• I found a good article on setting up 12 strings: premierguitar.com/articles/22046--string-setup-secrets - they recommend keeping the strings set to the fret height at the nut for tuning stability, but I'm willing to trade a little tuning for ease of play... – Alphonso Balvenie Mar 29 '17 at 19:40
  • Wow! Great article! Why isn't there a magazine for 12-strings? There's probably one called Machine Head Today, why not 12-strings? Let's start one . . . I'll be the managing editor. Alphonso can be the Editor. Some_guy can be some guy. – Kamakiri Mar 31 '17 at 2:03

Sometimes you have to do what is right for you. I purchased an electric mandolin, and it came with heavy gauge phosphor bronze strings. You had to tune them up until they felt like rebar, and I felt that they were on the brink of snapping. Going against all sorts of mandolin lore, I decided to simply use a couple of sets of light electric guitar strings. Instantly the string tension was lower, tuning was easier and the tone was, if anything, improved. You could use light gauge electric guitar strings on an acoustic. It wouldn't do any damage, though it would offend the purists.

12 String guitars don't have to be unplayable and nasty. From my somewhat limited experience the nut slots tend not to be cut deep enough on , so you have to put a lot of effort into squeezing the strings down. On my 12 string, a cheap Stagg electro-acoustic piece of nonsense, I filed the nut slots deeper and filed the saddle down. I also checked than the neck relief was flat. The next stage would be to make sure the frets are level. Do this and you should be able to use gauge 8 strings without issue. Granted it still isn't the easiest guitar to play as the neck is thicker, but it is a lot easier to play than when it left the factory.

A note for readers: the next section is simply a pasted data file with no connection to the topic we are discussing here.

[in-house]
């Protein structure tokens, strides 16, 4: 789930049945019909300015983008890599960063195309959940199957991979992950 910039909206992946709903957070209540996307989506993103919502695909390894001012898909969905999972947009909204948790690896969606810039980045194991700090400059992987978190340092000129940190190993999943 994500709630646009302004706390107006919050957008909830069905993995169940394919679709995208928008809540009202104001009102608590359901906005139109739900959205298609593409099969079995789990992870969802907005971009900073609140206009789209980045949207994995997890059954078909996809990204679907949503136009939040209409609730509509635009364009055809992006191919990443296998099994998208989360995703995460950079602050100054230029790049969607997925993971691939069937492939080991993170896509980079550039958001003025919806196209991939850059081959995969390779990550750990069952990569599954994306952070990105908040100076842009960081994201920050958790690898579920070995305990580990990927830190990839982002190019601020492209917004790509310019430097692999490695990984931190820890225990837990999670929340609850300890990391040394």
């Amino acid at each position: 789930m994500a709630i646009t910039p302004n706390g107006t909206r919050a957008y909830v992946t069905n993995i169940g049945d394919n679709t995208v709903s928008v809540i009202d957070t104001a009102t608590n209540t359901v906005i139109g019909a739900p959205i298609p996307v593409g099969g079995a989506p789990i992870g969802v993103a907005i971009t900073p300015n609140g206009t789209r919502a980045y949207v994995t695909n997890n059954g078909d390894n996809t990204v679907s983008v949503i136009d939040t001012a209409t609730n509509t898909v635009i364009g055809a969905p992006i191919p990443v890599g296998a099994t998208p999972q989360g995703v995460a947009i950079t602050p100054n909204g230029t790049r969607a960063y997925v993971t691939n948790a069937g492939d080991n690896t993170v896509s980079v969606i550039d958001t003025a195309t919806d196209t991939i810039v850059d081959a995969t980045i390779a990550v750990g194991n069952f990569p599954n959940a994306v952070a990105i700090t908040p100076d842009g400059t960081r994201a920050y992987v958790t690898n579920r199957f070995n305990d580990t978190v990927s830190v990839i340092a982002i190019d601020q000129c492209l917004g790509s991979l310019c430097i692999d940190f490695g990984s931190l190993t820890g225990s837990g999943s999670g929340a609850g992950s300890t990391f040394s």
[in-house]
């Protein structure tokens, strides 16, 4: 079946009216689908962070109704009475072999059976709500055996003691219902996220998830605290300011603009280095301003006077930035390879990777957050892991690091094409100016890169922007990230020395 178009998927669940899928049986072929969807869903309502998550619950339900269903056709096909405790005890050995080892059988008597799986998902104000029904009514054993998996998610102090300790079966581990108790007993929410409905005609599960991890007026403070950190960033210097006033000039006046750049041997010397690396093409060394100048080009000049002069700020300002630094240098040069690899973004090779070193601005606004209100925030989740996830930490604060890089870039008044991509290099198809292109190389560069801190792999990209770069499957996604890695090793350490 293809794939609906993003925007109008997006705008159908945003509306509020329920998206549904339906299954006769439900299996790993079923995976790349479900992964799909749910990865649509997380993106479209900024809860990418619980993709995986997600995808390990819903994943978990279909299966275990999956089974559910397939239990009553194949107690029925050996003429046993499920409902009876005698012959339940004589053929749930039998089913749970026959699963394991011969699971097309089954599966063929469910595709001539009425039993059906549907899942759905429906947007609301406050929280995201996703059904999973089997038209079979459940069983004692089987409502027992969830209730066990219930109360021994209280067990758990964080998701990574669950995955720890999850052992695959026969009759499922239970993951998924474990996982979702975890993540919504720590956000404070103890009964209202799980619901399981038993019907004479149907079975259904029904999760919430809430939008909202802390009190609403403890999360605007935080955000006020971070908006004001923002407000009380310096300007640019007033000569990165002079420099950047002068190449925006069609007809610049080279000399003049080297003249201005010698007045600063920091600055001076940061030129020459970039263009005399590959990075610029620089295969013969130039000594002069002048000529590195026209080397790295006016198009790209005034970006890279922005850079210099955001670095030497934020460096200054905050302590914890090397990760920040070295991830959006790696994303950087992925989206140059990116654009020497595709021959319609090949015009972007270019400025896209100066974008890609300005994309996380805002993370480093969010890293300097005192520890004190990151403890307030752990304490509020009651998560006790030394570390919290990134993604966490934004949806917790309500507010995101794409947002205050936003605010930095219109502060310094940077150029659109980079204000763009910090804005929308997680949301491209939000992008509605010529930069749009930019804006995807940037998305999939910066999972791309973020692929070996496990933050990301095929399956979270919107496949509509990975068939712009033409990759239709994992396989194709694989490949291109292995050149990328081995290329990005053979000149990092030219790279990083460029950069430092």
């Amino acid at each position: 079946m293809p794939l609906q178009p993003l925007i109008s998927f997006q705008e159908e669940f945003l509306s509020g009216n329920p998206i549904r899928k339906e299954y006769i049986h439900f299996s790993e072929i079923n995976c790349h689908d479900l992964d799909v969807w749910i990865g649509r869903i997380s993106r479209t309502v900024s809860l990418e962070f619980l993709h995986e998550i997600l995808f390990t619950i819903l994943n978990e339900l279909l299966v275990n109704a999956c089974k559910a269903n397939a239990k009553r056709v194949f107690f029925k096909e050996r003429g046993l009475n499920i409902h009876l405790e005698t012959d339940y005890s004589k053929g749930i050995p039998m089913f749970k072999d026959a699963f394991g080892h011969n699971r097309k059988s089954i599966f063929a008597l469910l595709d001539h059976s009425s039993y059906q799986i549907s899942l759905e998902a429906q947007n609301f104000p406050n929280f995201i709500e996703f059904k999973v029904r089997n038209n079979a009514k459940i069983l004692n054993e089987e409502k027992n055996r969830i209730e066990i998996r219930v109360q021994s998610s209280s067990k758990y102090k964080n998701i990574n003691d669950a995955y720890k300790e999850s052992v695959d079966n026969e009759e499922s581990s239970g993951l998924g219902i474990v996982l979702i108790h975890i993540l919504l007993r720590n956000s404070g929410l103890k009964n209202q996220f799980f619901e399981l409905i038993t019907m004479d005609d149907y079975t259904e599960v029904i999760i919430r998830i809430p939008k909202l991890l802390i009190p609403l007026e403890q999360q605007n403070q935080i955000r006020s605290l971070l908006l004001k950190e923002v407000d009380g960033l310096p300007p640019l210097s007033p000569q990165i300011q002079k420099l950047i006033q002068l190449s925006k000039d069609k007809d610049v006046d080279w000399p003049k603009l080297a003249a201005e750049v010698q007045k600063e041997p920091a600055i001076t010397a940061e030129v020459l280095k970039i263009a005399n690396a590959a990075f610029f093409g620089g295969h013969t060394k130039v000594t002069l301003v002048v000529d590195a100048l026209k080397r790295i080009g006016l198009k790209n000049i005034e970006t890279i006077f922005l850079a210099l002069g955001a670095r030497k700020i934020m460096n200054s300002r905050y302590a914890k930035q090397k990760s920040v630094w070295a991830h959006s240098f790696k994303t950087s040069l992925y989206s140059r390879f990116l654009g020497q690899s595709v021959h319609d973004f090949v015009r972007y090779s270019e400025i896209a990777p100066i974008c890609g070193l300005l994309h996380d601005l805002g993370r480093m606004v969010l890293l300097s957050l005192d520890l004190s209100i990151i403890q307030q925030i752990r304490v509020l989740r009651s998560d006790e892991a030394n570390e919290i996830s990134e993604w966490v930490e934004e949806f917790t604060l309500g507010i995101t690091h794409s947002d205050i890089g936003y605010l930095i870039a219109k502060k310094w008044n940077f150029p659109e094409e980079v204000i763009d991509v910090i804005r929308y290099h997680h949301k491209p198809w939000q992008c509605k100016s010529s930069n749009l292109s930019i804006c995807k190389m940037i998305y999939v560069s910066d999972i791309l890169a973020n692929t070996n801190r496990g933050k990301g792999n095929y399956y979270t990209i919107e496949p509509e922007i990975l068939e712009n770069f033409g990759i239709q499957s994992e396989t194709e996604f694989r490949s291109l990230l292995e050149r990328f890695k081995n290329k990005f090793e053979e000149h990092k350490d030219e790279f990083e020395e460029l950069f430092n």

Some just are not easy to play, even given the lightest strings and enver will be. I cannot get my Tanglewood Oddesey to go any lower. If you can't get a 12 string to a state where its actually a pleasure for you to play, with your geometry and attributes, then take a trip to a local music store and try whatever they have to gain some perspective on what is possible with other models.